This article is more than 1 year old

US Army drone crashes hours ahead of breaking flight duration record

Airbus's solar-powered Zephyr nosedives after more than 64 days aloft

An unmanned, solar-powered drone was hours from breaking the world record for the longest-duration flight before it suddenly crashed.

Armed with solar panels, weighing less than 75 kilograms and with a wingspan of 25 meters, the Zephyr 8 model, developed by Airbus, is designed to fly for long periods of time with no crew. A test flight conducted by the US Army lasted 64 days and would have toppled the current world record for the longest flight if it stayed airborne for just another day. 

The Zephyr smashed the previous record for drone flight duration in July, which had been set in 2018 at a little under 26 days, as well as setting an altitude record for unmanned platforms of 76,100 feet. It was chasing the 1959 duration record, set by Robert Timm and John Cook, who flew a Cessna 172 non-stop for 64 days, 22 hours and 19 minutes by refueling the aircraft from a moving truck, a trip that covered about 150,000 miles.

The drone went down on August 19, after ground controllers lost contact with the aircraft over Arizona. It had been flying over the southwestern United States at over 60,000 feet. Moments before it crashed into the desert it had just performed an S-shape maneuver at over 50 knots before it plummeted out of the sky, falling at 4,544 feet per minute, according to Simple Flying, an aviation news site.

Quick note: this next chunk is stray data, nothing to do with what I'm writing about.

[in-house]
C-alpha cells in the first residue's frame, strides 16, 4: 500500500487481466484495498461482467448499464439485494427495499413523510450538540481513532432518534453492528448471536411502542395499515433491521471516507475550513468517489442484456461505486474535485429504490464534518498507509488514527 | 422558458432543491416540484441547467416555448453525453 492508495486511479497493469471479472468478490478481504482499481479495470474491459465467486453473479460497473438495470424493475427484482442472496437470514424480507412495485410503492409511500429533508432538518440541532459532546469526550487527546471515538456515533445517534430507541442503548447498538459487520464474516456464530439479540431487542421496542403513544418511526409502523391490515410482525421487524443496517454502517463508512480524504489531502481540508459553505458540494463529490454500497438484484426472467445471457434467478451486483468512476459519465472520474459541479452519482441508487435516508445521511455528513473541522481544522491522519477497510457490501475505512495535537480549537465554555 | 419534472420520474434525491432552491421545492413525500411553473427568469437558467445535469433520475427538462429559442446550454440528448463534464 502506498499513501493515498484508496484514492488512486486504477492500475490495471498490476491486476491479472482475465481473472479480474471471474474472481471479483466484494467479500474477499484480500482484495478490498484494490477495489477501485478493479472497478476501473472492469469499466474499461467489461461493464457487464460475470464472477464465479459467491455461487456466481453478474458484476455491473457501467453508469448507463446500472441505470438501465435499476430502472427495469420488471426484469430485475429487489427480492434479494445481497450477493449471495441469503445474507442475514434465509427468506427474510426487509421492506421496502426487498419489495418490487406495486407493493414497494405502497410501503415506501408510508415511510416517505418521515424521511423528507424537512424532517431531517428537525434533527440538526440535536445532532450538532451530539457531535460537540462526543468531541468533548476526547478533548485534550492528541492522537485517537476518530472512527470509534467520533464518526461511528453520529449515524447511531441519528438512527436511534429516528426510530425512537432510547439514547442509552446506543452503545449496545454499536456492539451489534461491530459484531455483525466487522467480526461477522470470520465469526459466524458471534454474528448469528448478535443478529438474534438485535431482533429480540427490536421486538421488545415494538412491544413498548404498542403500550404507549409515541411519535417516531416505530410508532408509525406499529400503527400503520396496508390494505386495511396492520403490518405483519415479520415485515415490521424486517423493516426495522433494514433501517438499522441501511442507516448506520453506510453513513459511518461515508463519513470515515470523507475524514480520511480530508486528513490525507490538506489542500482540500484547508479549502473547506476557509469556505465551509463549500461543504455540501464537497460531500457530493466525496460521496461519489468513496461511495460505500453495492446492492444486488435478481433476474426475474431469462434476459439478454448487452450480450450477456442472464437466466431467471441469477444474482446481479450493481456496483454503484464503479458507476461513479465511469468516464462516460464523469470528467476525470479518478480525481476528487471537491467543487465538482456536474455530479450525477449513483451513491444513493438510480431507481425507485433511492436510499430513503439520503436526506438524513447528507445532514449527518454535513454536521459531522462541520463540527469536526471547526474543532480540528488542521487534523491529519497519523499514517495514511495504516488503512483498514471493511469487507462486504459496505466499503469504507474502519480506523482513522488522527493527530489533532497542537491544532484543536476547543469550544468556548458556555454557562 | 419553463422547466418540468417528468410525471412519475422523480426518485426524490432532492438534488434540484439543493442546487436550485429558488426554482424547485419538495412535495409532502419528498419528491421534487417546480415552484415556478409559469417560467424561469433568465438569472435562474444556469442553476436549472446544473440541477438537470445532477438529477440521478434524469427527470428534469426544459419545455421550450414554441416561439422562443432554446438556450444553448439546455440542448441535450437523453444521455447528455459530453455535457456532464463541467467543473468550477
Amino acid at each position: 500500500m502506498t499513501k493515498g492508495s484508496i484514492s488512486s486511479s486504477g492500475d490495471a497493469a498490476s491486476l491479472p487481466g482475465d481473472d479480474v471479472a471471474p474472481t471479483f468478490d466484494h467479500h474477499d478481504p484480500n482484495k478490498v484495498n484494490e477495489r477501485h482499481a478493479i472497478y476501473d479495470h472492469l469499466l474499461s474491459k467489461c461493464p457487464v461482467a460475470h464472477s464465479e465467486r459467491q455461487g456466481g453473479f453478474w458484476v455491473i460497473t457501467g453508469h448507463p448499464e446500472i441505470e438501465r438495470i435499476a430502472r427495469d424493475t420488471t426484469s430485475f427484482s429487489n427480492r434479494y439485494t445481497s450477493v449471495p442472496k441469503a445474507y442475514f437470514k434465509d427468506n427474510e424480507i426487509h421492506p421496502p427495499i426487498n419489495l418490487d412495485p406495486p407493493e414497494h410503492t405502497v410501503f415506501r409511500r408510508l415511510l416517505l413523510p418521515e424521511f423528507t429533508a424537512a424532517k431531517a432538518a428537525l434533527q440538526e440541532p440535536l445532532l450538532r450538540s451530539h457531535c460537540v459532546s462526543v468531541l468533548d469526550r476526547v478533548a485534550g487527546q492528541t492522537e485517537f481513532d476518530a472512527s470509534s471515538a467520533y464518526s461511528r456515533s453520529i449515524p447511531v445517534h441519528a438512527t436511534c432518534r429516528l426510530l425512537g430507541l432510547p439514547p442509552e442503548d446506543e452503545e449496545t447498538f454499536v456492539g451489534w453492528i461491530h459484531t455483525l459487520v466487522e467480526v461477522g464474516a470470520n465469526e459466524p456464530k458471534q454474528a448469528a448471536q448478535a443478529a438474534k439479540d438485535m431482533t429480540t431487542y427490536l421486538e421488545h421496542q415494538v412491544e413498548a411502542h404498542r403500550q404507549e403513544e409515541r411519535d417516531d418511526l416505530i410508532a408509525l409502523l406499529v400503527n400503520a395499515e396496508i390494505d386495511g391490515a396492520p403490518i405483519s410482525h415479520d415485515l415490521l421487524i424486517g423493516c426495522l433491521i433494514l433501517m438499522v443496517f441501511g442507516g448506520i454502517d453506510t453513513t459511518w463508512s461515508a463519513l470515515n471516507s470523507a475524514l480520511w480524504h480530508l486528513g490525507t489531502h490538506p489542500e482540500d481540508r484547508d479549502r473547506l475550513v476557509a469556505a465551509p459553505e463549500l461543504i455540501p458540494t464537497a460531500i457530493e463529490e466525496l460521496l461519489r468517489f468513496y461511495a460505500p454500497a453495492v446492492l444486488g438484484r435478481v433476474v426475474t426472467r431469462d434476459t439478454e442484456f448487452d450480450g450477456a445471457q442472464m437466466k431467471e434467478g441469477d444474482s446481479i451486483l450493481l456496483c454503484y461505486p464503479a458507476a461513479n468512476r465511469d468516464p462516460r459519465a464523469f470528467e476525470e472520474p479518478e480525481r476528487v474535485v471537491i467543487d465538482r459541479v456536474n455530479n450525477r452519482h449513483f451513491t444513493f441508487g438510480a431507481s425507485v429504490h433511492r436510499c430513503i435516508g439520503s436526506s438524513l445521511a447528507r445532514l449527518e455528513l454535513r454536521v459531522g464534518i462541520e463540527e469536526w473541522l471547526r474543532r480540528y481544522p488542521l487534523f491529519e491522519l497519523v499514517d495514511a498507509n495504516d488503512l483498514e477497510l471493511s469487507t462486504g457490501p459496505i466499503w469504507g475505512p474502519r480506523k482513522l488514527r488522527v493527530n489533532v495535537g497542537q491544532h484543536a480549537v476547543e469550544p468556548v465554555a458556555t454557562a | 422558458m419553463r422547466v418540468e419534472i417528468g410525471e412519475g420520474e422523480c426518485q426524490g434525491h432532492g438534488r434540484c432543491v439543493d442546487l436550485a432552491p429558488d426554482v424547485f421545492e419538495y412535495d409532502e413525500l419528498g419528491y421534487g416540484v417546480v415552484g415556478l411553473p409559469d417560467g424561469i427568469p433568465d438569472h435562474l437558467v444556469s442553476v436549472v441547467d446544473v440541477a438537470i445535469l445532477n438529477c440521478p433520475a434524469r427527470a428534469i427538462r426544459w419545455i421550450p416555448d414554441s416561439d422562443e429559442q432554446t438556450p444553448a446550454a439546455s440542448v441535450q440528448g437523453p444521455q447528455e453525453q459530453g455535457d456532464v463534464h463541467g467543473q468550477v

"Following 64 days of stratospheric flight and the completion of numerous mission objectives, Zephyr experienced circumstances that ended its current flight campaign. No personal injury occurred," a representative from the US Army Future Command's Assured Positioning, Navigation and Timing/Space Cross-Functional Team told military publication Task and Purpose.

"Our teams are currently analyzing more than 1500 hours of stratospheric mission data. The valuable experience from this prototype's ultra long-endurance flight has proved to be a positive step toward the Army's high-altitude platform goals. Once aircraft recovery and data analysis occur, more information will be available."

The US and UK military have purchased Zephyrs, which act as High Altitude Platforms (HAPS) capable of capturing imagery and videos for surveillance purposes. The drone may provide an alternative to satellites; it supports payloads across various frequencies from radar, infrared, to optical and lidar for various applications, and can also carry radar and signal jammers. 

The Register has asked Airbus for comment. ®

More about


Send us news

Other stories you might like